Designing a new building is an undertaking that demands time, expertise and vision from all involved. Many on the owner’s team find themselves taking on important new roles and tasks in addition to their normal duties. Members of the design team must learn about critical client needs and begin responses in dozens of design tracks.
While developing an action plan of key tasks, a schedule of milestones and a team communication plan are essential, none of those guarantee that you have secured the most valuable asset: the team’s focus.
Focus is that mental state where people’s attention is directed and sustained. They are in a mode where they can concentrate and peruse different paths of uninterrupted thought. Allowing an individual to reach a place of focus typically involves having a defined task or problem, supporting information and resources at hand, and an appropriate block of uninterrupted time. Put more directly, they have purpose, resources and time. The benefits of these focused periods can be immense – particularly when they occur at the right time in the overall process. People gain new insights, which lead to potential solutions they can carefully study, as well as the ability to make quality decisions more quickly. By looking at a project’s process through the lens of achieving focus, we can begin to leverage its benefits across the entire team for both clients and consultants.
Here are some strategies that encompass the dimensions of purpose, resources and time to increase team focus:
Develop an Action Plan and Share it with all Participants
Work with the team to develop a single, ‘living’ document that illustrates the order of key tasks, meetings, owner sign-offs and milestone deliverables that the whole team can reference. Developing and sharing an action plan with all participants will be invaluable in focusing the team on how to pursue tasks.
Allow Members to ‘Own’ Task Assignments and Set Realistic Goals
Assigning specific tasks or issues to individual team members that they will ‘own’ for the life of the project is easier said than done when balancing project needs against other demands on your team members.
Ideally, during the beginning stages of project planning you should assign tasks with project-driven specifics, such as operating suites or lobby spaces, to team members who can bring dedicated expertise for the project duration. Regardless of task assignment, it is important to understand how much time a task is going to take in order to set realistic goals.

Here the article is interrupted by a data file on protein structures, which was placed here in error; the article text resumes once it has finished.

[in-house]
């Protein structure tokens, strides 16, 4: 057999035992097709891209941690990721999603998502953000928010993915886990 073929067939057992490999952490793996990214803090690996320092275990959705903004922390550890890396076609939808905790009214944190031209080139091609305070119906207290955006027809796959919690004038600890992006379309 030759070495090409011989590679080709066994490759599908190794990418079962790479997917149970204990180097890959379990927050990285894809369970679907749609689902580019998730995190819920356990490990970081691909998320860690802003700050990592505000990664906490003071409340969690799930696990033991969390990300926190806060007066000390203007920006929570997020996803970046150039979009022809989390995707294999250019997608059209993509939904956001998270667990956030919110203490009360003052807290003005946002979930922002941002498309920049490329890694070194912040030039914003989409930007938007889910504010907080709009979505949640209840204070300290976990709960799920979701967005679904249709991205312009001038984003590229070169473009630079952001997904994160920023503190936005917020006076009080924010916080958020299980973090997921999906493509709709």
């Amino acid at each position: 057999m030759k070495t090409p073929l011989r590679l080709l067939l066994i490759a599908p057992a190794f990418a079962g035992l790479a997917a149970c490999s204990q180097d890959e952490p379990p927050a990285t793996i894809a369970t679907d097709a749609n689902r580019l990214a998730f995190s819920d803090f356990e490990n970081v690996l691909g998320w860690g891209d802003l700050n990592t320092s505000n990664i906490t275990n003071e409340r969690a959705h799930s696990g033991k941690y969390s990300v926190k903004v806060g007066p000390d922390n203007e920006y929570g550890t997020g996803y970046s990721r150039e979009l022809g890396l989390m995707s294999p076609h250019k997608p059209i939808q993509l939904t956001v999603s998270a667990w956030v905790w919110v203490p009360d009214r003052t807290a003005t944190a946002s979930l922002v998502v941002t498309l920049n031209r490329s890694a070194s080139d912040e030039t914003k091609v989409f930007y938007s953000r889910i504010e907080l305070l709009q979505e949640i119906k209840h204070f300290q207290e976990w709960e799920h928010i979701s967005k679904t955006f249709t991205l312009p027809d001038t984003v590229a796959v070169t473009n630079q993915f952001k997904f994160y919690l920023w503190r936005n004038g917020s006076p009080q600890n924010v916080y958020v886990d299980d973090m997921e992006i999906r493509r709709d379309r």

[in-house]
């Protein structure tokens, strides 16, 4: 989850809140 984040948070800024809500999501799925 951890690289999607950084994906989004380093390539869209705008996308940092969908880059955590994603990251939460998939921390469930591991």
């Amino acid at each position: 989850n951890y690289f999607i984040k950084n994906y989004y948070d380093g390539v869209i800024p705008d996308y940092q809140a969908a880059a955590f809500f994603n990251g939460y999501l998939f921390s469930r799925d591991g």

- What are the key steps?
- Who else, internally or externally, should you consult?
- When are they available to talk?
- Who needs to sign off before the next step?
Understand and Plan Around Team Availability
We appreciate our clients’ time constraints and need to be prepared to use their time wisely. Not only is it important to truly understand your own team’s availability—from conference attendance to vacations to other project commitments—and plan accordingly, but also understand the schedules of the Owner and CM firm. This knowledge is especially critical when planning for key meetings or delivering milestones.
Collaborate with Meeting Participants When Setting Up Meetings or Work Sessions
This is not a new idea, rather one worth repeating as project teams still hold meetings that have as many purposes as participants – or worse, no purpose at all. While preparing for a meeting or work session, work with participants to develop an agenda that clearly communicates the purpose and goal of the meeting. Additionally, you should mutually arrive at what participants must bring to help the rest of the team on the objective.
To achieve a meeting’s purpose and goal in a timely manner, consult with team members on how much time they need to present material or coordinate with others. Their answers will sometimes surprise you and you may need to be open to changing the agenda to accommodate.
Implementing ways to increase focus during the project will ultimately provide a better design process experience for all involved, and help achieve the desired results for the owner.